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2nd ODI: Pakistan v India, 16 Mar 2004 [Scorecard]

Sachin Tendulkar: A perennially tragic centurion

Too often it has been said that Sachin Tendulkar centuries don't win games for India. That he cannot see a game through to a victorious end. That he falls just when the going gets tough, and that India then predictably meander to a loss.

Can Rawalpindi 2004 be counted as just another such game? It had all the makings of one - a steep target, a floodlit, frenetic atmosphere, potentially dangerous bowling, and unsupportive fellow batsmen. Out of India's final total of 317, Tendulkar made 141, shepherding the chase from Over 1 to Over 38.4, when he was fatally done in by Shoaib Malik.

When Tendulkar was dismissed, India were 245 for four, a strong enough position for the final assault in the slog overs. In hot, floodlit conditions, Tendulkar's 141 cannot be considered any mean feat. It came off 135 balls and contained 17 fours - a mixture of the sparkling and the serendipitious - and one powerful six. Few foundations could have been as impressive.

Tendulkar's own recent form made the knock even more special. Even as Virender Sehwag at the other end set about the bowling with breezy nonchalance, Tendulkar seemed determined to rotate the strike, get his feet moving and his eye in. Pakistan's bowlers, even then, could have sensed a foreboding of a big innings.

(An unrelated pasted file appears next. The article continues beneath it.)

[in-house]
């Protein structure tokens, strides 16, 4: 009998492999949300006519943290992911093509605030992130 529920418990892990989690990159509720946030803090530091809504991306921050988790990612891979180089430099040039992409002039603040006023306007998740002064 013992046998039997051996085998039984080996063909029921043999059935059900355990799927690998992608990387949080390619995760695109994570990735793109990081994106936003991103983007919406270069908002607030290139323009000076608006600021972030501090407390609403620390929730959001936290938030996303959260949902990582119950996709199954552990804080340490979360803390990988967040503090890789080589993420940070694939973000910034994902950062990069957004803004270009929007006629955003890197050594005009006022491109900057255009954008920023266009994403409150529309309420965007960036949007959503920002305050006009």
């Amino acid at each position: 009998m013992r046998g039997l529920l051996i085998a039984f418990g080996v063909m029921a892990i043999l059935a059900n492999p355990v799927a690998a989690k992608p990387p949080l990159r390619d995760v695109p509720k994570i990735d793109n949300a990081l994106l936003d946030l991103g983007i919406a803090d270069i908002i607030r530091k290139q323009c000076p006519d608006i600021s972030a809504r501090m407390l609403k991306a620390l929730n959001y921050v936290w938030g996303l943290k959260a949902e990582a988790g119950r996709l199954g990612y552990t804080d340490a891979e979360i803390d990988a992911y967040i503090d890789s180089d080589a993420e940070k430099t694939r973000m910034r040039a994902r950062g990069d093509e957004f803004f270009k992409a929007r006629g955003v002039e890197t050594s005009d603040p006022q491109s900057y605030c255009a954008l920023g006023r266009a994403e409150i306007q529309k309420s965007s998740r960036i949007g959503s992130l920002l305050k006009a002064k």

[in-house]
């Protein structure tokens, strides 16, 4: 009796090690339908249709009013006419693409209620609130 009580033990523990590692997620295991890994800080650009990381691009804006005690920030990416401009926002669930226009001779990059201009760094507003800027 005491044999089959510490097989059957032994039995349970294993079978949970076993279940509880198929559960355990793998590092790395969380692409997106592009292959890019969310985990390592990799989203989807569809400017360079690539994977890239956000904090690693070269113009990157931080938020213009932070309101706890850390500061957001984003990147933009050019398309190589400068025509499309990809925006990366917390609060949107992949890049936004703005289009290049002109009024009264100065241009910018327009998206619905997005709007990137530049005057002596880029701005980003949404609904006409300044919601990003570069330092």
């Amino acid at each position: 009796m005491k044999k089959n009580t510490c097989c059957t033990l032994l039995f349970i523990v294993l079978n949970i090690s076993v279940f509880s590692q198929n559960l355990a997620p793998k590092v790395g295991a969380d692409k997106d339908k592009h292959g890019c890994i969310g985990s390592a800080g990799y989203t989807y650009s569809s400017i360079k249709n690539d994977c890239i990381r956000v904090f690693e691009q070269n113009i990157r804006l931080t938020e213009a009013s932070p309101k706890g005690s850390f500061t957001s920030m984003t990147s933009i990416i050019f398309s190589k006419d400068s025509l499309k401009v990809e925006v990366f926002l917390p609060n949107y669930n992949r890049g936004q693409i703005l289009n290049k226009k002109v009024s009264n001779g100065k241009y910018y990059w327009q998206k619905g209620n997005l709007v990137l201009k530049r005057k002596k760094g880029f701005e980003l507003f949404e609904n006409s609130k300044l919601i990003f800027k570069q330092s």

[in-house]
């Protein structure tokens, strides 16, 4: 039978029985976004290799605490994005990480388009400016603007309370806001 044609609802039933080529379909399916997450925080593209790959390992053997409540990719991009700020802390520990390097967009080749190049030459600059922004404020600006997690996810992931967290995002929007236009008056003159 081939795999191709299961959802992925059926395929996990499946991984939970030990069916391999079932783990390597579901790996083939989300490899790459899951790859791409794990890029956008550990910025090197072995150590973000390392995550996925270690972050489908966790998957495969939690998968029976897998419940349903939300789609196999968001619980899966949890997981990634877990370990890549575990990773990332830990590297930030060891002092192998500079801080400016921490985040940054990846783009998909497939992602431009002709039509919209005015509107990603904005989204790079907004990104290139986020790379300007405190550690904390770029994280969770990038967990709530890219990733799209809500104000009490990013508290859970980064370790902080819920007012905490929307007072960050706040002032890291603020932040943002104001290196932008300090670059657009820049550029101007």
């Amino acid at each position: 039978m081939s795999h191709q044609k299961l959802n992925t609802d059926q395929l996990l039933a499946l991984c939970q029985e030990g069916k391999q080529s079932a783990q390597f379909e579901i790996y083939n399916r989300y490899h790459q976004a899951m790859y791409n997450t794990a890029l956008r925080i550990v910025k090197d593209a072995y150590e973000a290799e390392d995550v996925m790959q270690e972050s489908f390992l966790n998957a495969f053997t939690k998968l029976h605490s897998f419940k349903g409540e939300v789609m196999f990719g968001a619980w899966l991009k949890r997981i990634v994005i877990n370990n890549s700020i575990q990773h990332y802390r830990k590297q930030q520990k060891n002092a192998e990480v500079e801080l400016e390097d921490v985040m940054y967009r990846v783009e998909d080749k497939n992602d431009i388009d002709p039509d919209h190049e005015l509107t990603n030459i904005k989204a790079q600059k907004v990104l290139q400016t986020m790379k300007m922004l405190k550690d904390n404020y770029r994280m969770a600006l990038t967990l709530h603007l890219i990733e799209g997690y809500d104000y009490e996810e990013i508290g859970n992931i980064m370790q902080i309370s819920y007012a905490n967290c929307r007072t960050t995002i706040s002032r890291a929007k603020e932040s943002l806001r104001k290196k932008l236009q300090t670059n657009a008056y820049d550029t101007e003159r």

Soon, the runs started to flow in typical Tendulkarine vein. In a 69-run stand with Tendulkar, Sourav Ganguly made just 15. In the 15 overs between Ganguly's dismissal and Tendulkar's, India jogged comfortably along at seven runs an hour, most of those Tendulkar's doing. Without losing his head, he had hit up just less than half of India's needed runs, and given them 12 overs to play around with to boot.

But no man is an island. India's remaining batsmen, on this particular evening, were clearly unequal to the task of reconciling pressure and talent. Judicious strokes flew out of the window; panic set in. Pakistan, sniffing blood, moved in for the kill, and once Mohammad Sami had castled Rahul Dravid, the match, to all intents and purposes, was in Pakistan's pocket.

Between Sehwag, Ganguly, VVS Laxman and Rahul Dravid, four of India's top five batsmen made 81 runs between them. In a chase of 330, that was simply not enough. Tendulkar's 141, on the other hand, should have been more than enough; that it wasn't can certainly not be pinned on him.


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